Apple Takes a Hit in China, and Workers There Feel the Pain

A Pegatron spokeswoman, Ming-Chun Tsai, declined to comment on the Apple business.

Every year, before Apple’s usual September launches of its latest iPhones, the Changshuo factory adds temporary workers to accommodate the rush. It offers bonuses that can vary from $400 to $1,300 depending on demand, workers said. Qualified workers must be between 18 and 45 years old, be able to recognize the English alphabet and sport no visible tattoos, they said.

Many workers then typically leave before the Lunar New Year holiday, when they generally qualify for their bonus. But workers and local businesses alike said more workers than usual were leaving this year.

Huang Qionghuang owns a stall that sells bras that won’t set off metal detectors, an essential undergarment in a factory that scans workers coming and going to make sure they aren’t stealing or smuggling in cameras to take photos of the latest iPhone. In the past, October was her busy season. But sales slumped in recent months, and she dares not buy more bras to stock. The ones that did sell were the cheap ones, costing roughly $2.50.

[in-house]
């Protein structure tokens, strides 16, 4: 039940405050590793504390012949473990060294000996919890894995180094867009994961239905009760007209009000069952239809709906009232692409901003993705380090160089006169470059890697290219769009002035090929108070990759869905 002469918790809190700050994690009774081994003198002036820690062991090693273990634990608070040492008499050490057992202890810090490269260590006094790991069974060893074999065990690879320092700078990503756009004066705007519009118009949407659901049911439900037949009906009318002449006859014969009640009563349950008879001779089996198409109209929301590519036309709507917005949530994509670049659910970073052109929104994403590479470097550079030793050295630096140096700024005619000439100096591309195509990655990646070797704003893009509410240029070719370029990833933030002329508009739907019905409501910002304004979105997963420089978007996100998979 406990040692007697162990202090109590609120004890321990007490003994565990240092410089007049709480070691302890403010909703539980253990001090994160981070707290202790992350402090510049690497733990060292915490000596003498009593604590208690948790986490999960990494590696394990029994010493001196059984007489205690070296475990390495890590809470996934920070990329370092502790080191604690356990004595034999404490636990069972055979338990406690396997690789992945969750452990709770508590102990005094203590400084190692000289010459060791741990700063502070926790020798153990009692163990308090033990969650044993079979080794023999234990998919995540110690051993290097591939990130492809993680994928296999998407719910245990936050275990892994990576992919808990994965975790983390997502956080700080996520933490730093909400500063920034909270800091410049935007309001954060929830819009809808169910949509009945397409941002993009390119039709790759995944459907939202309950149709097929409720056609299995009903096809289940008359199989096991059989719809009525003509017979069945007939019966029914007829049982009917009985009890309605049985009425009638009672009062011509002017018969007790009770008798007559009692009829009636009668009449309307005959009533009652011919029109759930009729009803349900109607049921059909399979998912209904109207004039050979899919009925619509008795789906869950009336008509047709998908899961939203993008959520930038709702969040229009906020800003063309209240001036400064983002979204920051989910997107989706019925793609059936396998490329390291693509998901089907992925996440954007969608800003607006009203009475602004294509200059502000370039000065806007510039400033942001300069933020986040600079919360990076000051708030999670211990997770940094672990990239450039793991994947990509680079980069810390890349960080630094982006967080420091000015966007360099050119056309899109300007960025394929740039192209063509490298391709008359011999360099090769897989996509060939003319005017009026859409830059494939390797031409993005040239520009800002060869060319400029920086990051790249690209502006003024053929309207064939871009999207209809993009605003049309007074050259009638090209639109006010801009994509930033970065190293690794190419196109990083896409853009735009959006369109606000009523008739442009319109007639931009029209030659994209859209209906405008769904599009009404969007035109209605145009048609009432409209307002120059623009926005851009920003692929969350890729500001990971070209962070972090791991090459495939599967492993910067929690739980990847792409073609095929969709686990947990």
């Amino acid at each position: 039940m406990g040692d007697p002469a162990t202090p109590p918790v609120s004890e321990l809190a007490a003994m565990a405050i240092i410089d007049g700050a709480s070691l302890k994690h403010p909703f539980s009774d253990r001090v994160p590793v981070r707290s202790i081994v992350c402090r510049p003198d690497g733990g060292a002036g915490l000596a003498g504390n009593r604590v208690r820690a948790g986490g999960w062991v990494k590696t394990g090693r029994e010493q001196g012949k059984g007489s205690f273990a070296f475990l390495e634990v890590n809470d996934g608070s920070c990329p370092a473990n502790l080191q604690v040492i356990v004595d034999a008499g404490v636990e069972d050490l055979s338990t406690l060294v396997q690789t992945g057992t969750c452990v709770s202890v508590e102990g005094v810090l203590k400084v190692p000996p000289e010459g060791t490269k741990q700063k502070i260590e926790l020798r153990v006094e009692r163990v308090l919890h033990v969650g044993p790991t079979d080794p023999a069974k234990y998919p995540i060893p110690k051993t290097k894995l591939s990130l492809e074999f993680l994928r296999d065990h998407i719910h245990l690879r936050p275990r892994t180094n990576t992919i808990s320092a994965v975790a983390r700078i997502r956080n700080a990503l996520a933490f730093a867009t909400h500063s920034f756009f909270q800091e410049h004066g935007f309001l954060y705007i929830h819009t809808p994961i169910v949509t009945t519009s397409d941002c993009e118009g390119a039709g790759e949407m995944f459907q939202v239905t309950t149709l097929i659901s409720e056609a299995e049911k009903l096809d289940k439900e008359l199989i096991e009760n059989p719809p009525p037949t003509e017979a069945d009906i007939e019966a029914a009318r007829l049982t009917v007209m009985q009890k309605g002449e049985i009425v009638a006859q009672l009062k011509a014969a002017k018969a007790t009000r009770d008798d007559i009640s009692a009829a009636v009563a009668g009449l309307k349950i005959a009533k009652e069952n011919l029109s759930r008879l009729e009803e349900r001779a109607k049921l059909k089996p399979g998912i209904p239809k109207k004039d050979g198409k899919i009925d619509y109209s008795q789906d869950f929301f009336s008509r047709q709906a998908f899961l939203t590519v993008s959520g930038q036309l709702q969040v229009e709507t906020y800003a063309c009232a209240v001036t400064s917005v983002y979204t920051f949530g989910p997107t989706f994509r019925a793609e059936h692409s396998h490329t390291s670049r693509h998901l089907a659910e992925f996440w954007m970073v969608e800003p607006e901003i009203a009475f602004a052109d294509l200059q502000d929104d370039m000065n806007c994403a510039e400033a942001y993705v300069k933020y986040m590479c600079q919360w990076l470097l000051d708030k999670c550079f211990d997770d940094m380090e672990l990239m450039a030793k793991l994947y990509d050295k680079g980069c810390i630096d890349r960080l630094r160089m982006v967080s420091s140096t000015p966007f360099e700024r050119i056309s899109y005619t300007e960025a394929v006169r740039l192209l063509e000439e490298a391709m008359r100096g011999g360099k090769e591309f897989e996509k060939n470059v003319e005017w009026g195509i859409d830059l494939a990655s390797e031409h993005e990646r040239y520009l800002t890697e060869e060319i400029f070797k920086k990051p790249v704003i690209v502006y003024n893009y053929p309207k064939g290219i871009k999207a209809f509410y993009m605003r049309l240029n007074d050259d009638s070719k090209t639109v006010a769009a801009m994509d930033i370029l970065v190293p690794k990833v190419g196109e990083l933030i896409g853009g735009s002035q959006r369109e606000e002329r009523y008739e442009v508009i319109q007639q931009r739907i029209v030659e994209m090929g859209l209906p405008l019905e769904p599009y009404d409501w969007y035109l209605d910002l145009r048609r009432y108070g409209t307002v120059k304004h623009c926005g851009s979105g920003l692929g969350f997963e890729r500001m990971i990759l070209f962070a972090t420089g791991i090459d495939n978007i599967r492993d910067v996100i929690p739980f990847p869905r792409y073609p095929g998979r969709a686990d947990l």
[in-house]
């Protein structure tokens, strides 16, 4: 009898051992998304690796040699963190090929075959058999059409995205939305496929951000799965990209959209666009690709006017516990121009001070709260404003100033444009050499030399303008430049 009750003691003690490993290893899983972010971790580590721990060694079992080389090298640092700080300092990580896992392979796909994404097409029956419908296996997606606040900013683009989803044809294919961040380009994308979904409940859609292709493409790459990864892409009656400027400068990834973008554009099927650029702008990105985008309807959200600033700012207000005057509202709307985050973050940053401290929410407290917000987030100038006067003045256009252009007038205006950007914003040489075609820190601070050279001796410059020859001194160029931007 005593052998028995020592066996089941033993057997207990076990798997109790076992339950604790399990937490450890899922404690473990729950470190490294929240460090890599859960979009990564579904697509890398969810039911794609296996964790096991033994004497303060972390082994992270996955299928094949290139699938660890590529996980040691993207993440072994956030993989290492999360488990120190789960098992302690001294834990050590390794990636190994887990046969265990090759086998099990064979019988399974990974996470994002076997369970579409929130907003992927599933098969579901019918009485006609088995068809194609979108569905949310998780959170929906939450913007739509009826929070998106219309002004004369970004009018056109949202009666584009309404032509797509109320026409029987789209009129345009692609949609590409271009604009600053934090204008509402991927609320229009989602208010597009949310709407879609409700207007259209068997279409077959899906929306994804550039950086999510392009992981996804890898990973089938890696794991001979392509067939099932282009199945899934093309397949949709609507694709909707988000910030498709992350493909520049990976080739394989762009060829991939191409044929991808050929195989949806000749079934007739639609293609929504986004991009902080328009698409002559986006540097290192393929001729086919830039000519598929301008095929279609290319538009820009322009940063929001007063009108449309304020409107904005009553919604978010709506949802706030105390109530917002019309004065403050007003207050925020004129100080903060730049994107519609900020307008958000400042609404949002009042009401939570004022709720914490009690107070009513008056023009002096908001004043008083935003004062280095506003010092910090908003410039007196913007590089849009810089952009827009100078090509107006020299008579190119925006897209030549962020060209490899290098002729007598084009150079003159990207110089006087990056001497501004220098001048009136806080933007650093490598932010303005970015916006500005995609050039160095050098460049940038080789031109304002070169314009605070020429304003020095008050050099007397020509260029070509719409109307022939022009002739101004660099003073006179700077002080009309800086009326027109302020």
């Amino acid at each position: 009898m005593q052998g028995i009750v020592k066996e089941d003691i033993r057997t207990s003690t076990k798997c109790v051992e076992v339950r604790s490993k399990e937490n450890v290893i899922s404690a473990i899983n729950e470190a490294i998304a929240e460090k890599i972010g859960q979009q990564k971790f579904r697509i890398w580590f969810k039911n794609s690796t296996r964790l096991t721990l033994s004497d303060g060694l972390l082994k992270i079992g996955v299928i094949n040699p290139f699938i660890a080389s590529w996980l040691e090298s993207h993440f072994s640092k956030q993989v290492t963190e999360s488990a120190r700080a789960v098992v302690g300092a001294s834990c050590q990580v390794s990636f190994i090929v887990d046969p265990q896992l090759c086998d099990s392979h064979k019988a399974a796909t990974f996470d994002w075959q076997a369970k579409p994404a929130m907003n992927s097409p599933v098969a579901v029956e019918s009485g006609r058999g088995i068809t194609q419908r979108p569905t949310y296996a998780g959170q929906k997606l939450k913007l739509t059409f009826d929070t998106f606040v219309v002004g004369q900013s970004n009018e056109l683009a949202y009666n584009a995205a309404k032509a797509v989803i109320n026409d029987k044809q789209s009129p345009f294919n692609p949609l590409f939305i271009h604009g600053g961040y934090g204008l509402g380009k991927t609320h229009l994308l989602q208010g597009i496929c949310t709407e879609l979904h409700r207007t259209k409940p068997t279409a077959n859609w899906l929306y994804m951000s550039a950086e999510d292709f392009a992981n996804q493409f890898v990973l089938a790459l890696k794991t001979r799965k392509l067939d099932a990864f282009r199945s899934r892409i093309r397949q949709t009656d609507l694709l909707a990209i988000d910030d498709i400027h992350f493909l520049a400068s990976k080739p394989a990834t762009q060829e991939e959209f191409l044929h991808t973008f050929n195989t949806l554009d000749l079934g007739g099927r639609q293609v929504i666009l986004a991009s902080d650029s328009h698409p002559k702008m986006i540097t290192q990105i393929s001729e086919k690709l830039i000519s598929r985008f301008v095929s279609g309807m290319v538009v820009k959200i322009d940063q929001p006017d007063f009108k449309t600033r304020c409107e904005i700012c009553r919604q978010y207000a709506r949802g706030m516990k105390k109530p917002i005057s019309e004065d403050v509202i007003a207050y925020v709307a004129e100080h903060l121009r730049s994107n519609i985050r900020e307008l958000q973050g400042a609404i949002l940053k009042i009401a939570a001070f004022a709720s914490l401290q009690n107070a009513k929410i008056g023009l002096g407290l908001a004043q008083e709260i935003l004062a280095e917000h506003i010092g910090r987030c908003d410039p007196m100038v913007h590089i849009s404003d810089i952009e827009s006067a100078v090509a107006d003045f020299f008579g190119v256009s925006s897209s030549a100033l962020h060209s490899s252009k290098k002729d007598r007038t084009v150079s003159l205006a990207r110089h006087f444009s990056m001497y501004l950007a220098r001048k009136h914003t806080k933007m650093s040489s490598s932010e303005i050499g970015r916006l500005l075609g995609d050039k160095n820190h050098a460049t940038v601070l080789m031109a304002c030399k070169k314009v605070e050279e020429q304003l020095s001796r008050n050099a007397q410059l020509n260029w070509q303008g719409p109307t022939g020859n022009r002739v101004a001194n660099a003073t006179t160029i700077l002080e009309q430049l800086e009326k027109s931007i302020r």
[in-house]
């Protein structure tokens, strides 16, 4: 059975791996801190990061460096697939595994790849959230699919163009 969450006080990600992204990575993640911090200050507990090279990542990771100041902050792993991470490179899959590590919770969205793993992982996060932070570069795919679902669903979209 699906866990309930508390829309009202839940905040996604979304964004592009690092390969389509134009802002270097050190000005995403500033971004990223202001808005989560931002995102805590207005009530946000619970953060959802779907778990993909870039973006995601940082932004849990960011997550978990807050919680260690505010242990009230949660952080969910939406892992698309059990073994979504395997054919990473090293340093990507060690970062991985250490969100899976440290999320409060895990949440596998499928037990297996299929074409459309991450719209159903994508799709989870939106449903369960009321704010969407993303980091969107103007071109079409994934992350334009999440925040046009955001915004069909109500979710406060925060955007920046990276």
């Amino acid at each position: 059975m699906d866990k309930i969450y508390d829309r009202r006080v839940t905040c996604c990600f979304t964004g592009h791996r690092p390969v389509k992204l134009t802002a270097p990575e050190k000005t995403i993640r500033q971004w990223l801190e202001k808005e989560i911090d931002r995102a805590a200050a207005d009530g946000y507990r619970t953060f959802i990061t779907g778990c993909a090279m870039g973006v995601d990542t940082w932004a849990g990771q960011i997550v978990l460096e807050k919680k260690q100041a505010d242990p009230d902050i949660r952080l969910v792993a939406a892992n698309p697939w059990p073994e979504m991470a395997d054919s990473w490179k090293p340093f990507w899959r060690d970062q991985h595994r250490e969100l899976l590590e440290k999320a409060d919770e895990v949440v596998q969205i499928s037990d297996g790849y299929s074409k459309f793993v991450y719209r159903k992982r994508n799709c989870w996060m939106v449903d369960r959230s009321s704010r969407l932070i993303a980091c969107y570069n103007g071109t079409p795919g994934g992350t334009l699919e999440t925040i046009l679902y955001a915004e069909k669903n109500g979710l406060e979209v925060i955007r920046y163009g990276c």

“Last January, I earned more than my rent,” Ms. Huang said. “Now I can’t even make enough to pay the rent,” which she added was about $500 a month.

“This is the worst year since I came here three years ago,” she said.

Pegatron holds an outsize presence in Huojiancun. Online, it says the plant employs 70,000. Neon signs hanging among the warren of stalls next door call them the “Pegatron night market.” During busy seasons, according to local merchants, the streets and alleys are so crowded it can be difficult to move around.

More recently, merchants said, the Pegatron night market has grown quieter.

“There are fewer workers in the factory,” said Xu Aihua, who opened a local restaurant with his mother eight years ago. Looking up from the chicken soup he was making, Mr. Xu pointed to the nearly empty street out front. “See? There’s nobody.”

That could mean tough times for him and his mother. Their rent costs about $1,500 per month. A year ago, his daily revenue totaled about $150. In recent months, he has earned about half that.